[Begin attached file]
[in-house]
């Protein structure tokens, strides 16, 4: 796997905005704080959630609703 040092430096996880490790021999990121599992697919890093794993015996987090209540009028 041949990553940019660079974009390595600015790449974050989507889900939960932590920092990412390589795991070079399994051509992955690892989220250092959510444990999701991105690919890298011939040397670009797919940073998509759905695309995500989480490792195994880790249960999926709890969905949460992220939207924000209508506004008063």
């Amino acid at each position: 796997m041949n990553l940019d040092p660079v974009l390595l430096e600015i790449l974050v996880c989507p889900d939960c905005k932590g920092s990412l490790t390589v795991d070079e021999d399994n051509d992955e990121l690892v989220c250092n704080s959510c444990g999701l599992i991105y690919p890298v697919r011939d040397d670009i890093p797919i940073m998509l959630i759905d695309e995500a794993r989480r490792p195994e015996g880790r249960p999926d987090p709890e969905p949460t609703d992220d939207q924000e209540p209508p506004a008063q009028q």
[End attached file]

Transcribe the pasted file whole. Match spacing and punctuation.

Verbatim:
[in-house]
């Protein structure tokens, strides 16, 4: 796997905005704080959630609703 040092430096996880490790021999990121599992697919890093794993015996987090209540009028 041949990553940019660079974009390595600015790449974050989507889900939960932590920092990412390589795991070079399994051509992955690892989220250092959510444990999701991105690919890298011939040397670009797919940073998509759905695309995500989480490792195994880790249960999926709890969905949460992220939207924000209508506004008063």
């Amino acid at each position: 796997m041949n990553l940019d040092p660079v974009l390595l430096e600015i790449l974050v996880c989507p889900d939960c905005k932590g920092s990412l490790t390589v795991d070079e021999d399994n051509d992955e990121l690892v989220c250092n704080s959510c444990g999701l599992i991105y690919p890298v697919r011939d040397d670009i890093p797919i940073m998509l959630i759905d695309e995500a794993r989480r490792p195994e015996g880790r249960p999926d987090p709890e969905p949460t609703d992220d939207q924000e209540p209508p506004a008063q009028q």